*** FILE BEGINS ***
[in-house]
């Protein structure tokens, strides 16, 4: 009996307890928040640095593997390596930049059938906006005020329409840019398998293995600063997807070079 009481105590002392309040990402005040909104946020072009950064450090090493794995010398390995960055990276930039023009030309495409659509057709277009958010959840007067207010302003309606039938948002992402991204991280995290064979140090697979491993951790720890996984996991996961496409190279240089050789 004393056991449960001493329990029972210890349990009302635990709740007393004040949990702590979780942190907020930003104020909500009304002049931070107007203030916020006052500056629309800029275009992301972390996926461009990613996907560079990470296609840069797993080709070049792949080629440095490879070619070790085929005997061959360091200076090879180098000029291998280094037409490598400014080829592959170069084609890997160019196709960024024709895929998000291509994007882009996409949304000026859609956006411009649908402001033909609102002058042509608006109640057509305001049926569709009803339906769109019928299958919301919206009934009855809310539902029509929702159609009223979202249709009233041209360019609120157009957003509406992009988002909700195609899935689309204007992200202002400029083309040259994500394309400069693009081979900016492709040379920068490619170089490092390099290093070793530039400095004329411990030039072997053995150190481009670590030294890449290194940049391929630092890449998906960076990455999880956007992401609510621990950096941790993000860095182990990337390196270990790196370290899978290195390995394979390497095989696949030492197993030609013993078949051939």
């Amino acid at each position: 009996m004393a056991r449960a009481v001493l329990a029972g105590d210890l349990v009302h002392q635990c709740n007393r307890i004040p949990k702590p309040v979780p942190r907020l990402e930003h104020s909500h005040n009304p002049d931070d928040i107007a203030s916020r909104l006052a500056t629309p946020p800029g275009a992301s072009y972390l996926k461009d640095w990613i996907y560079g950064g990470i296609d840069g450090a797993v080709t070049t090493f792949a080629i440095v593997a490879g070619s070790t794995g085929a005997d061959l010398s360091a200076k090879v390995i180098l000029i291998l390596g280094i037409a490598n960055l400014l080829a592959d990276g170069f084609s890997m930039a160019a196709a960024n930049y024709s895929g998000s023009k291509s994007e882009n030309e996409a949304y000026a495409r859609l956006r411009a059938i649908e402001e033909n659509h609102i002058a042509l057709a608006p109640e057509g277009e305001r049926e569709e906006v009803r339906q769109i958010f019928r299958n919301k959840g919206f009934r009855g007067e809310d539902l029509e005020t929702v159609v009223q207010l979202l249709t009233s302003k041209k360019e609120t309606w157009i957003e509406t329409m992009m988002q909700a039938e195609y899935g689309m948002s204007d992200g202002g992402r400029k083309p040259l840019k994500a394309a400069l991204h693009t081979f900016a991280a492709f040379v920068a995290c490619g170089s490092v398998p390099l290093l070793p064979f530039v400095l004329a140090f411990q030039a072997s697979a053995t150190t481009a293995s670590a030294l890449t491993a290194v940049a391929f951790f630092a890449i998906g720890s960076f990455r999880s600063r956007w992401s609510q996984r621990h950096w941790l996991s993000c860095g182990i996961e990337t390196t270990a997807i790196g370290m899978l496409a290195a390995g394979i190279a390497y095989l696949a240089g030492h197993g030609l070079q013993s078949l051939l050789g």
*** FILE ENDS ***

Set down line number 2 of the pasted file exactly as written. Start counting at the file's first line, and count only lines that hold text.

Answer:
């Protein structure tokens, strides 16, 4: 009996307890928040640095593997390596930049059938906006005020329409840019398998293995600063997807070079 009481105590002392309040990402005040909104946020072009950064450090090493794995010398390995960055990276930039023009030309495409659509057709277009958010959840007067207010302003309606039938948002992402991204991280995290064979140090697979491993951790720890996984996991996961496409190279240089050789 004393056991449960001493329990029972210890349990009302635990709740007393004040949990702590979780942190907020930003104020909500009304002049931070107007203030916020006052500056629309800029275009992301972390996926461009990613996907560079990470296609840069797993080709070049792949080629440095490879070619070790085929005997061959360091200076090879180098000029291998280094037409490598400014080829592959170069084609890997160019196709960024024709895929998000291509994007882009996409949304000026859609956006411009649908402001033909609102002058042509608006109640057509305001049926569709009803339906769109019928299958919301919206009934009855809310539902029509929702159609009223979202249709009233041209360019609120157009957003509406992009988002909700195609899935689309204007992200202002400029083309040259994500394309400069693009081979900016492709040379920068490619170089490092390099290093070793530039400095004329411990030039072997053995150190481009670590030294890449290194940049391929630092890449998906960076990455999880956007992401609510621990950096941790993000860095182990990337390196270990790196370290899978290195390995394979390497095989696949030492197993030609013993078949051939």